The über-patriots might be right that Newfoundlanders (and Labradorians) are the toughest people ever to walk the planet or float upon its waters.
As über-patriots are fond of saying, we’ve had more than 500 years to hone our toughness as the salt of the earth and the brine of the sea, what with five centuries of being exploited and bullied by fishing admirals, merchants and Tory cabinet ministers.
But a reputation for being tough can backfire — as Goliath found out. If toughness evolves into an ability to live with injustice, it simply becomes obedience.
Those of us who thought the political scene would calm down when Danny Williams left the premier’s office in the Confederation Building to become a hockey czar at Mile One Centre must admit we were wrong. All that has happened is that Williams’ pigheadedness (and that isn’t entirely a criticism) and short temper has been replaced with an utter and thorough contempt.
Toughness and contempt can be a bad combination. Newfoundlanders, Labradorians and über-patriots alike are being governed by a band of contemptuous bullies.
Fisheries Minister Darin King’s tantrum this week against the Fish, Food and Allied Workers’ (FFAW) union is the latest example of this government’s extremely bad behaviour.
FFAW President Earle McCurdy suggested this week the provincial government should speak out against the federal government’s apparent plan to allow fishing companies to get involved in the inshore fishery. The current policy — somewhat euphemistically referred to as “fleet separation” — helps ensure the survival of an inshore fishery.
The FFAW’s gall in making this request was met with King’s sudden announcement that the provincial government will cut or withhold the $1.3 million it spends on FFAW programs.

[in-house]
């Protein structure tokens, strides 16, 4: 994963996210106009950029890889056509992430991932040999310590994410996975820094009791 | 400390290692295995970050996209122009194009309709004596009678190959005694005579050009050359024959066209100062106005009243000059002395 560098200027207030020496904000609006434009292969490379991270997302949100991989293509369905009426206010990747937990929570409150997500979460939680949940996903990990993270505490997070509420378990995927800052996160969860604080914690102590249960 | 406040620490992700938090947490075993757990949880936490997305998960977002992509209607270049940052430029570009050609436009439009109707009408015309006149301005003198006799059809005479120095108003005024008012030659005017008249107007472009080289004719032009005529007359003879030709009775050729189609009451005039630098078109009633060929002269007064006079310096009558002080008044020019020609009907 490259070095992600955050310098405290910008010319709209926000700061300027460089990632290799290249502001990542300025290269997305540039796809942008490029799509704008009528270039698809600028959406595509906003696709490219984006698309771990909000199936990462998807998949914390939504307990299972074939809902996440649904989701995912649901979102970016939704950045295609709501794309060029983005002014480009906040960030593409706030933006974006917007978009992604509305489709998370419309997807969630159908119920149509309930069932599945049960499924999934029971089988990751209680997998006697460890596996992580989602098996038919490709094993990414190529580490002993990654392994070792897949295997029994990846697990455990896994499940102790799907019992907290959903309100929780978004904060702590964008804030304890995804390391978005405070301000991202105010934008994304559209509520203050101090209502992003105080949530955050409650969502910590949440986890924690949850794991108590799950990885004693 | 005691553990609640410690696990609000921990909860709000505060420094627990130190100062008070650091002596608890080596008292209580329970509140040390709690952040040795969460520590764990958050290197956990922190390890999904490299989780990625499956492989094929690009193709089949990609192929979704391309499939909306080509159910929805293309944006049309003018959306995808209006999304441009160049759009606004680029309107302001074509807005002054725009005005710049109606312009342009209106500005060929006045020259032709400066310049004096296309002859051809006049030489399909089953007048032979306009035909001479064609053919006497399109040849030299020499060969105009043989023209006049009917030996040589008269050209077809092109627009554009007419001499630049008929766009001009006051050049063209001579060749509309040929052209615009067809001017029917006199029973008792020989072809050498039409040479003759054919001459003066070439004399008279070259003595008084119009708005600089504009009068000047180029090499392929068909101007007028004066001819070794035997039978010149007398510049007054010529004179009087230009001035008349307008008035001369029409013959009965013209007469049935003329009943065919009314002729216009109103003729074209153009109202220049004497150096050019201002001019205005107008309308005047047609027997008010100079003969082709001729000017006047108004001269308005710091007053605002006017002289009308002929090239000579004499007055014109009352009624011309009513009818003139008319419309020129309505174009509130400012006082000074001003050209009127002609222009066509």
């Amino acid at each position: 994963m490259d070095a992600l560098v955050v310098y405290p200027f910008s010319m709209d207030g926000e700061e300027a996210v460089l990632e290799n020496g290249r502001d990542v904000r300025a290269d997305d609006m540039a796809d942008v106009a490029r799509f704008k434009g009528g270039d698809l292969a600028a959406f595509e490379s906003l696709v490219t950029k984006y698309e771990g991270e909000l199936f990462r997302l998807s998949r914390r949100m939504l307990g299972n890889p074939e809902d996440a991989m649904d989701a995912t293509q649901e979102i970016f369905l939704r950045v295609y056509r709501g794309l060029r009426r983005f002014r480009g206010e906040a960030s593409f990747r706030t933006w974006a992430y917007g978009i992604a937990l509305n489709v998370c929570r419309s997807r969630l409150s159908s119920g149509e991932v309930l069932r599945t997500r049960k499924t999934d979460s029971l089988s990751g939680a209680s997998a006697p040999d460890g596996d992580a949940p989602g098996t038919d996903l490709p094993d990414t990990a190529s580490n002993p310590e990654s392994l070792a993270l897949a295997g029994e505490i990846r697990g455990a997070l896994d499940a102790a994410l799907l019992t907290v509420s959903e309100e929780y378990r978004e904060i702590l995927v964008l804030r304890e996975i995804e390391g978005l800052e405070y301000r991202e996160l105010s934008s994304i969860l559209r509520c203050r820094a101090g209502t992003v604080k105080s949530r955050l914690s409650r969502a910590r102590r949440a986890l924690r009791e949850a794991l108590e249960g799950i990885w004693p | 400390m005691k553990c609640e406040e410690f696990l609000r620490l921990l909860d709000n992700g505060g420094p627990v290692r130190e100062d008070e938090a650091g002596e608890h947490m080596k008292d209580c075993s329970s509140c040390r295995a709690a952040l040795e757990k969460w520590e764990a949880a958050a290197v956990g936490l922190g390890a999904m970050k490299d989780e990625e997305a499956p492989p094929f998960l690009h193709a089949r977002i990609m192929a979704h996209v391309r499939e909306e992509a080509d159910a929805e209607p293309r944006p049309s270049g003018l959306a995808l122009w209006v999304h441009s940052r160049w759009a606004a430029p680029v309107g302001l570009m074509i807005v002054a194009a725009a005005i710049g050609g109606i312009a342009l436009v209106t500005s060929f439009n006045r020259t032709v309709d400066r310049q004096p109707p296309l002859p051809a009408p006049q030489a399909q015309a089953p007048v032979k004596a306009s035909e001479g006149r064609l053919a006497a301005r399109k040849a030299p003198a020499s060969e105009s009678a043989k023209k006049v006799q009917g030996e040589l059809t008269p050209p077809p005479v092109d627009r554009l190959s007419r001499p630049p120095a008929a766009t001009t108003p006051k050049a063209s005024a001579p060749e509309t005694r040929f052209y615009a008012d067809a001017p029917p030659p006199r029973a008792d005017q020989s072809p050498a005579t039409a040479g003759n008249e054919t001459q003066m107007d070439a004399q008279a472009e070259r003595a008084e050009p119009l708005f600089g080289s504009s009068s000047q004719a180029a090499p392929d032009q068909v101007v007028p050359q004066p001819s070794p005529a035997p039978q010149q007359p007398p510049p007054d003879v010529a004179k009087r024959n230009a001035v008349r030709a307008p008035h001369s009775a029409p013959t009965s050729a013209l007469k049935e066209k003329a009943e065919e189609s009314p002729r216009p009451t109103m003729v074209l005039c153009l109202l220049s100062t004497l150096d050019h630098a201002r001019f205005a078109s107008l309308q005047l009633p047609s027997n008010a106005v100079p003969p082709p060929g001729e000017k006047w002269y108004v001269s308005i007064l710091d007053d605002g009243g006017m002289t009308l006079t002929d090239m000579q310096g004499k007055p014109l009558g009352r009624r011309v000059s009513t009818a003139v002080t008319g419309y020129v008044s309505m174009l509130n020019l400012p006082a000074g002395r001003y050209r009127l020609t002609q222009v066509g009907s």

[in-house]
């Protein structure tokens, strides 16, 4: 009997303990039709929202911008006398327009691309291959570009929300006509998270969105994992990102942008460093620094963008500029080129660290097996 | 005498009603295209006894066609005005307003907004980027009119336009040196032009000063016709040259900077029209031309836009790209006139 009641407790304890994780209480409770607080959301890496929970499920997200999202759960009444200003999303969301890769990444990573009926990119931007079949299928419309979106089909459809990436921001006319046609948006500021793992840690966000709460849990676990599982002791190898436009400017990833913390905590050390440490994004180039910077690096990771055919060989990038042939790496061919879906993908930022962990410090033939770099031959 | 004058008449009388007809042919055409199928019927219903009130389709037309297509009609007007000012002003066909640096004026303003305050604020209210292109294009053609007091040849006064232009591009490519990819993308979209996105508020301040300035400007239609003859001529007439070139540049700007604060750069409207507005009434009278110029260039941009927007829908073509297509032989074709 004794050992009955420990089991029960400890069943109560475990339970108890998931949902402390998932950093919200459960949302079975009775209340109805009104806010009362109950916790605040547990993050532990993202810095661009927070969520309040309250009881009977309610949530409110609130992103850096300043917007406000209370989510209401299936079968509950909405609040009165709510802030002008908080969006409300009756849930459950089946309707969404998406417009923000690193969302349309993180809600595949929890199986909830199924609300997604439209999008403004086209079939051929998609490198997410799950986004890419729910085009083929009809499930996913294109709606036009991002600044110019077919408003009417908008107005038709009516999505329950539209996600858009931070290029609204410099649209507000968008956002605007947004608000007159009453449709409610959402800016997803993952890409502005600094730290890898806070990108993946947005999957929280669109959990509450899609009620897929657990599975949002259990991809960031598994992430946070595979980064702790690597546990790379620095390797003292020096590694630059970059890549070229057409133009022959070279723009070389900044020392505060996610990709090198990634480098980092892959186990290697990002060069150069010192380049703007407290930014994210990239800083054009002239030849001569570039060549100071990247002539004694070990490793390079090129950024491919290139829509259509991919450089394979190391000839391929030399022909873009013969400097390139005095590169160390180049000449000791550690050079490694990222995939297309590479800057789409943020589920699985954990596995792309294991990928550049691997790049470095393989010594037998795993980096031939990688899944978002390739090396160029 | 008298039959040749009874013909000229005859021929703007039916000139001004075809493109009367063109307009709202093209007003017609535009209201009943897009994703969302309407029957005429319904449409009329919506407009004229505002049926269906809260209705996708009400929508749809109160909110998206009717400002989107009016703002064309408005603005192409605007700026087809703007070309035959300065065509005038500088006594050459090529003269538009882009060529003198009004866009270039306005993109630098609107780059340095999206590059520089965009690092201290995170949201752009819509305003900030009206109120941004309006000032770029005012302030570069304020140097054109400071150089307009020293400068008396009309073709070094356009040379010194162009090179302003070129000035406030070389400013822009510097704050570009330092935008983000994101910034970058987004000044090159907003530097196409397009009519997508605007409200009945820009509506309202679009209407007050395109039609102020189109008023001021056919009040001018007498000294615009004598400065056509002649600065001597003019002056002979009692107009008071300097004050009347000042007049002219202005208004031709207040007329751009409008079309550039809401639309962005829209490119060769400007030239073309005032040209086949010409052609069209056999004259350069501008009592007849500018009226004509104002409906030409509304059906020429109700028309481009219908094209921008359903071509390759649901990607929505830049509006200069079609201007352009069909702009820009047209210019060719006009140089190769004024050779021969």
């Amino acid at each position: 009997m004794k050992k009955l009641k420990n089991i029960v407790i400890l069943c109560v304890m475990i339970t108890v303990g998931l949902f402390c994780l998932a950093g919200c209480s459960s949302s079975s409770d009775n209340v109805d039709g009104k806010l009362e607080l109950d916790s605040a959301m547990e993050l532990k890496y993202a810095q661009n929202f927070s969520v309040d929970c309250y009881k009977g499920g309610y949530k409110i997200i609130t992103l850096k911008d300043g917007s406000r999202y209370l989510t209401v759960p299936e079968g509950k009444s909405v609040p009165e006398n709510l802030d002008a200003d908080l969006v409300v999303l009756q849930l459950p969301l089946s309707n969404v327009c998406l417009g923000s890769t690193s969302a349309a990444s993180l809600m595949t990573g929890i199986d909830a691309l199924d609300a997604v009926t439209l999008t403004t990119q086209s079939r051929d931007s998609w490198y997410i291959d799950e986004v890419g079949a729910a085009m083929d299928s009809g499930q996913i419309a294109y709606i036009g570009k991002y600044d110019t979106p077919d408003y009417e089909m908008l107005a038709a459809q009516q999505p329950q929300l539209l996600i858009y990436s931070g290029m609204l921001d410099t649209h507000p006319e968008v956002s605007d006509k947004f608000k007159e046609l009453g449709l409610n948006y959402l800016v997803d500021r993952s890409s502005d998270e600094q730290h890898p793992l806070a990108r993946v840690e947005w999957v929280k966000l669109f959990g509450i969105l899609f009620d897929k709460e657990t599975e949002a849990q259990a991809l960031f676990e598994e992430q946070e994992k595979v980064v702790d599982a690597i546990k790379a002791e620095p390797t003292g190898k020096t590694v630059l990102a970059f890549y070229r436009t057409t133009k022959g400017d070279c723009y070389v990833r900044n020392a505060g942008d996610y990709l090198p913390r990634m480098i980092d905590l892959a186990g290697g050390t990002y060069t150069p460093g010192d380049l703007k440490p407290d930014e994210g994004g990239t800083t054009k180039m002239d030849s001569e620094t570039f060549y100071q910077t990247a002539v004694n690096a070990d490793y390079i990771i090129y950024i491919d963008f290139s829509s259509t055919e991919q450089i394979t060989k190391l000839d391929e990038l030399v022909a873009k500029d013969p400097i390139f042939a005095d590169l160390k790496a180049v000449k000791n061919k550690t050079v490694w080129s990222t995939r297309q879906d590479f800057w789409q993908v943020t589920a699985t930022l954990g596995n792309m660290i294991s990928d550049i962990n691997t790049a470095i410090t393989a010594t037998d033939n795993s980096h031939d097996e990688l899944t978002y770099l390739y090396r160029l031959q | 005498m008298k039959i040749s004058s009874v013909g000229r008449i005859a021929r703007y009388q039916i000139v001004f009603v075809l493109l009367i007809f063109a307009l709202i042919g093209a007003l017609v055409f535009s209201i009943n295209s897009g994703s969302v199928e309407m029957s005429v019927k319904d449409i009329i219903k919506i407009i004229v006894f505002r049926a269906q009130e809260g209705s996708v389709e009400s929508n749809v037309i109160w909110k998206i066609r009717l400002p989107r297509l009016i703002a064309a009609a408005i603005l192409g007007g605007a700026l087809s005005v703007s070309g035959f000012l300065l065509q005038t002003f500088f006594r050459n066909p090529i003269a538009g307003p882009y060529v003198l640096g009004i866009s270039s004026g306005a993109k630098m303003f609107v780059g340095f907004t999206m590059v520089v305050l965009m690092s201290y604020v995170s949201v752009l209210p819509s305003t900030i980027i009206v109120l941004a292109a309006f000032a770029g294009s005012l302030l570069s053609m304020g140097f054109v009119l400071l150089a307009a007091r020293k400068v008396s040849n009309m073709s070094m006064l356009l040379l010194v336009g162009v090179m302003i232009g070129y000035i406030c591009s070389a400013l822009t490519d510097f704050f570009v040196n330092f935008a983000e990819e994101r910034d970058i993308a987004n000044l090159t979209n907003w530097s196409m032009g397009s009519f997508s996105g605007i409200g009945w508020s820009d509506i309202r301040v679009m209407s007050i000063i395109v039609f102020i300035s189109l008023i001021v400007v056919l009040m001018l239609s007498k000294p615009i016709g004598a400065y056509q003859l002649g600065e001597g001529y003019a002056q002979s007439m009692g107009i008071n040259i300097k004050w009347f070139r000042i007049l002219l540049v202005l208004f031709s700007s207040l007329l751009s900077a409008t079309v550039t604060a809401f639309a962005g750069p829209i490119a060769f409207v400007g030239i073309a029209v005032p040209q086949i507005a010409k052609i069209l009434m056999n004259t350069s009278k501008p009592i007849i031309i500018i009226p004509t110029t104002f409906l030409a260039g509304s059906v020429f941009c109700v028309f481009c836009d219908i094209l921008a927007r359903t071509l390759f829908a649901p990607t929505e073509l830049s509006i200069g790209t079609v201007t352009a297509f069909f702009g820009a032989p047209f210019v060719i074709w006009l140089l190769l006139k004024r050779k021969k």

In keeping with King’s professional background in education, let’s take a multiple-choice approach. King’s actions are: (a) punitive; (b) vindictive; (c) callously petty; (d) authoritarian.
Part 2: in 25 words or less, describe King’s understanding of the concept of “freedom of speech.”
This is a bad precedent. The Newfoundland electorate has been put on notice and has been warned: disagree with the government at your peril.
Open and free discussion about important issues is no longer allowed.
King’s actions demonstrate his tenuous grasp of the concept of democracy, and reveal his ideological approach to the problems in the fishery — the latter of which has been a plague on this province for decades.
The FFAW only stated the obvious. If you want a healthy, long-term fishery, the way to accomplish it is to establish a strong inshore fishery.
This is not a new or revelatory statement.
Leslie Harris said as much in his report on northern cod more than 20 years ago.
Many people have been saying it since the cod moratorium was declared in 1992.
In contrast, governmental policy at both the federal and provincial levels centres on “efficiency” (read: technology), which will ensure that sometime during our lifetimes, we will see the headline, “Cod fishery no longer economically viable.”
It is such hubris. King and his boss, Premier Kathy Dunderdale, and their political mentor, Prime Minister Stephen Harper, seem to think they know more than Leslie Harris did about the cod fishery.
These days, suggesting differently will entail not only a public lashing by the minister in charge, but a pulling of government funding.
Some people have said the FFAW shouldn’t get government money anyway. Initial news reports didn’t give details about the FFAW “programs” that would be cut, but a good bet would be that some involve training and safety.
To hear King, you’d think the government was paying for FFAW members’ busfare so they could attend protest rallies in Marystown.
Brian Jones is a desk editor at The Telegram. He can be reached by email at email@example.com.